Looker’s Jen Grant: From actress to CMO
- 05 July, 2018 07:12
Looker CMO, Jennifer Grant, didn’t always envision a career in marketing. In fact, she had her heart set on being an actress. That was, until she realised business - marketing in particular - was her true calling.
“I actually graduated from college and thought for sure I’d go into acting - that would be the career for me. But it was kind of a funny journey,” she tells CMO.
“I spent a year touring with the children’s theatre company and at the end of it I had this moment of realisation that what I enjoyed most about theatre from college wasn’t actually the acting part of it. Acting was the cherry on the sundae, but what I enjoyed most was helping to run the theatre company for the summer.
“It was everything about running the theatre company that was exciting, where we were thinking about the prices of our subscription, how we create the brochure, and what plays people wanted to see to enable us to fill the theatre.”
As a result, Grant ditched her acting attire, and went to work for a number of technology companies before eventually going to business school.
“I’d grown to see tech as being a really interesting area. That was 1998 so it was right in the middle of the dot.com boom, and then the dot.com bust, so seeing all of the intricacies with all of these companies,” she recalls. “I had this moment where I said, ‘Hey, actually it’s marketing and it’s marketing technology that really fits all of the things I’m interested in’.”
Mission at Looker
Flash forward to today, and Grant is working to build the marketing team at the data-driven company, Looker, by focusing on “the big picture”. Looker is a business intelligence software and big data analytics platform that helps users explore, analyse and share real-time business analytics.
Today, the company has 450 staff. Grant joined when just 150 people were on-board. “We’re in that fun growth stage where you’re fixing all of the problems, but you’ve got such growth, and you see quarter-over-quarter the success, and the excitement. So it’s that wonderful growth momentum phase,” she says.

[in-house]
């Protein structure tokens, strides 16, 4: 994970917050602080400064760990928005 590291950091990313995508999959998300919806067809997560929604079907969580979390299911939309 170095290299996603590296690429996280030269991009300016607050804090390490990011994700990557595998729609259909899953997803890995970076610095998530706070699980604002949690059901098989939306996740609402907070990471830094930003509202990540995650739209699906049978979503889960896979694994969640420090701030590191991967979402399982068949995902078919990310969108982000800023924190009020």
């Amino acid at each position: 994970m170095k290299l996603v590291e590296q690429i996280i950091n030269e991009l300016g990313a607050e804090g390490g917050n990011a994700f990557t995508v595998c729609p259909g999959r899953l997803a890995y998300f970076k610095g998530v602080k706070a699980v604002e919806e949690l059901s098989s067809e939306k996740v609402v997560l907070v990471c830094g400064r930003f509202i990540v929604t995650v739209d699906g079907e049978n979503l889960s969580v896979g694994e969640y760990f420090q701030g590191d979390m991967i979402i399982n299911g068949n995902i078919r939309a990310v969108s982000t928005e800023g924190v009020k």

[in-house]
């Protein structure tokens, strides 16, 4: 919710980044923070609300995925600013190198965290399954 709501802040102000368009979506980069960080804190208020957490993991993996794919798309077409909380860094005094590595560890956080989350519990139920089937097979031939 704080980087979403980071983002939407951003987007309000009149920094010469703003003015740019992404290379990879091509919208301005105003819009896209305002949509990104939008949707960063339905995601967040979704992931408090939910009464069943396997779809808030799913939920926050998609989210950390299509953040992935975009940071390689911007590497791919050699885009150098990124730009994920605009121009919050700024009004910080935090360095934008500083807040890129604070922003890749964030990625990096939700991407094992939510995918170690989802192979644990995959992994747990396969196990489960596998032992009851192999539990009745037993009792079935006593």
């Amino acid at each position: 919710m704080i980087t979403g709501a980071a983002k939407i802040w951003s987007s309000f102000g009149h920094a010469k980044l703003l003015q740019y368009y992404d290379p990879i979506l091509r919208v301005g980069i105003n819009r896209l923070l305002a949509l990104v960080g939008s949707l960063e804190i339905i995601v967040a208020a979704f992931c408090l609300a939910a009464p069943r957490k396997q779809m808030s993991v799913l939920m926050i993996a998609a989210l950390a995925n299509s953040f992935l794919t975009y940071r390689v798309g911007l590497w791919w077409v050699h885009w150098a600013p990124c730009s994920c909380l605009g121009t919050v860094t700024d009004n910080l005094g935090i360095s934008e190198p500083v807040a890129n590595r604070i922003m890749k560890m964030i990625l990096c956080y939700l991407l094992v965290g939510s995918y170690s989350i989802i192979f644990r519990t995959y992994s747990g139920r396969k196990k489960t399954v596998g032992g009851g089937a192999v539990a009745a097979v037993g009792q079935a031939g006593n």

The marketing strategy at Looker is going through a shift. The company initially emphasised its demand generation sales strategy, focusing on conversion rates, leads, meetings and opportunities.
“We have that all down to a science, so that was the first couple of years of building the marketing team here,” Grant says. “Now we’re at that stage where we need to start sharing more broadly our bigger story.”
Part of Grant’s mission is to tell companies how impactful data can be to a business. “This is where the brand and the product vision of the future comes in - not just the product today for a business, but what’s the future going to look like in five years in terms of how data is used in organisations and how Looker can be the product that brings that future vision to life,” she says.
Speaking about this data-driven revolution, Grant believes marketers have two main problems. One is getting the data.
“You might have some sort of data system, and a data analyst who’s working it, but the business users have to wait in line. The data analyst is overwhelmed, you can’t get the data analysis you need, and by the time you get it, it is months later,” she says.
Compounding the problem is the fact many business users run out and find whatever pocket of data they can find, and it will clash and conflict with other users.
“Certainly for marketing, the issue there is you walk into a room with the sales leader and you have different conclusions because you’re looking at different sets of data. You may not have even defined your metrics the same way,” Grant continues.